Dawkins explains that in dealing with Einstein’s religious views he relied on Max Jammer’s book Einstein and Religion. Dawkins wrote: “The extracts that follow are taken from Max Jammer’s book (which is also my main source of quotations from Einstein himself on religious matters).”[6] However a very different picture emerges when we study what Einstein actually said, again as recorded in Jammer’s book. It seems Dawkins needs to be reminded of the ‘Ten New Commandments’ he lists in his own book. The seventh reads: “Test all things; always check your ideas against the facts, and be ready to discard even a cherished belief if it does not conform to them.”[7] The following quotations from Einstein are all in Jammer’s book:

“Behind all the discernible concatenations, there remains something subtle, intangible and inexplicable. Veneration for this force is my religion. To that extent, I am in point of fact, religious.”[8]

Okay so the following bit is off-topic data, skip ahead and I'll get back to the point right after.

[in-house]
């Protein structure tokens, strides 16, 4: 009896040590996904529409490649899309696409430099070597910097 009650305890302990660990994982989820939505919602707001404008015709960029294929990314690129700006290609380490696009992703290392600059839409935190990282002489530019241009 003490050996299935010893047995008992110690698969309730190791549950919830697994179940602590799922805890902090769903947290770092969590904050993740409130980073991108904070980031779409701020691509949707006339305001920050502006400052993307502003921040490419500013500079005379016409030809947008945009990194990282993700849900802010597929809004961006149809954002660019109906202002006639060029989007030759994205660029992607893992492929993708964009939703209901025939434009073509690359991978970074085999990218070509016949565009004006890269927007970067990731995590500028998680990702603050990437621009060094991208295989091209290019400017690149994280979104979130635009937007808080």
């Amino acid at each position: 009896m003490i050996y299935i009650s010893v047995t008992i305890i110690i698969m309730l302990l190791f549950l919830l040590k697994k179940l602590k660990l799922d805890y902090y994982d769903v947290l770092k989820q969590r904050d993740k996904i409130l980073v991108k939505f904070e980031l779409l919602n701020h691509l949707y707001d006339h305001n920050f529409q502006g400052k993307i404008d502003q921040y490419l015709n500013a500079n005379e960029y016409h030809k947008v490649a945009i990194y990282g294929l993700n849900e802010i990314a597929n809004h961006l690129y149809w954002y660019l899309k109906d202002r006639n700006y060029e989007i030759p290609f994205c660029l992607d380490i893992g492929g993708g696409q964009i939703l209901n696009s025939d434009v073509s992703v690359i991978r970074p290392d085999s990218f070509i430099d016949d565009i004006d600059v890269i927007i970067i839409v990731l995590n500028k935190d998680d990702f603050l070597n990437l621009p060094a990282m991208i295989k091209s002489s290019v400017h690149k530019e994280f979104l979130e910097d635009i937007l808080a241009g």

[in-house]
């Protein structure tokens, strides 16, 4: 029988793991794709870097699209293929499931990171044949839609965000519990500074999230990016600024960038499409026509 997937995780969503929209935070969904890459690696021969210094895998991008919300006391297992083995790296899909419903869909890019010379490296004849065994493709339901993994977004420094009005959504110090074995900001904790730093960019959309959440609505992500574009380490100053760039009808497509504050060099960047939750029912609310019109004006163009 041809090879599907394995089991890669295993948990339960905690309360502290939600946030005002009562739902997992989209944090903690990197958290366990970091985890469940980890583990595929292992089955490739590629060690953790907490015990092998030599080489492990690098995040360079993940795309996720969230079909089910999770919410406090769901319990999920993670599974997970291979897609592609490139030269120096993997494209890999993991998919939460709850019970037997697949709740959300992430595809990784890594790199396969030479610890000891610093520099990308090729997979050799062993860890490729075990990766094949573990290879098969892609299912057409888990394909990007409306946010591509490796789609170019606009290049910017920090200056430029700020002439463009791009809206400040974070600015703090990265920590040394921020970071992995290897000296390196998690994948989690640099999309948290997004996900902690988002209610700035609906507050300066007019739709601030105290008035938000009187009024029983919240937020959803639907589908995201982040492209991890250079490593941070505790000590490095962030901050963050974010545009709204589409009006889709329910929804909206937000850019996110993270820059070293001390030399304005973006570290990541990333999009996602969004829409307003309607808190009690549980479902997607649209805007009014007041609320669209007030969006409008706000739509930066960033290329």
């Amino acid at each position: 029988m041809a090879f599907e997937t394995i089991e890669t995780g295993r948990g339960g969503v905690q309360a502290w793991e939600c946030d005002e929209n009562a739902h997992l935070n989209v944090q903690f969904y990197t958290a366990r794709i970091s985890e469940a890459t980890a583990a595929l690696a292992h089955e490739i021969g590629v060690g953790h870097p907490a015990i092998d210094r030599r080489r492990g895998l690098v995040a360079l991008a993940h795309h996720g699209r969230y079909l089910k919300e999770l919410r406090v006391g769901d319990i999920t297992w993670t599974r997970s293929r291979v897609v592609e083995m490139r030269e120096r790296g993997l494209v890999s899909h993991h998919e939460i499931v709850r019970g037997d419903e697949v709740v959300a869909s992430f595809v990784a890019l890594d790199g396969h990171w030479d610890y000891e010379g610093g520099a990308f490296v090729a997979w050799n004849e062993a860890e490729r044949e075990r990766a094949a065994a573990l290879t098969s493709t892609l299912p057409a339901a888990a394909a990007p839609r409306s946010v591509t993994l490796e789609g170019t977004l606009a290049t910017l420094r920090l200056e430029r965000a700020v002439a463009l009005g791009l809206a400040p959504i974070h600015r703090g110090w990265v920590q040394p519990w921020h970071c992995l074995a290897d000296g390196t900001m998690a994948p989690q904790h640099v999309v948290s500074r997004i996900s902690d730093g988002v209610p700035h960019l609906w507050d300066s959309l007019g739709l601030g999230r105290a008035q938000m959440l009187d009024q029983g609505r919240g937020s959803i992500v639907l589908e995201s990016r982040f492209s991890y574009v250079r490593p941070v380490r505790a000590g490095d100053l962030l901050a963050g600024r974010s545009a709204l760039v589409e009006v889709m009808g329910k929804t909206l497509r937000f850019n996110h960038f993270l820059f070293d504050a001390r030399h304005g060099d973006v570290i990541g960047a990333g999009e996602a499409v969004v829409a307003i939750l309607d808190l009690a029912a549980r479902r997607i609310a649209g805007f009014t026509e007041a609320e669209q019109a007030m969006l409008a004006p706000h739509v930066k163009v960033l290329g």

“Every scientist becomes convinced that the laws of nature manifest the existence of a spirit vastly superior to that of men.”[9]

“Everyone who is seriously involved in the pursuit of science becomes convinced that a spirit is manifest in the laws of the universe – a spirit vastly superior to that of man.”[10]

“The divine reveals itself in the physical world.”[11]

“My God created laws… His universe is not ruled by wishful thinking but by immutable laws.”[12]

“I want to know how God created this world. I want to know his thoughts.”[13]

“What I am really interested in knowing is whether God could have created the world in a different way.”[14]

“This firm belief in a superior mind that reveals itself in the world of experience, represents my conception of God.”[15]

“My religiosity consists of a humble admiration of the infinitely superior spirit, …That superior reasoning power forms my idea of God.”[16]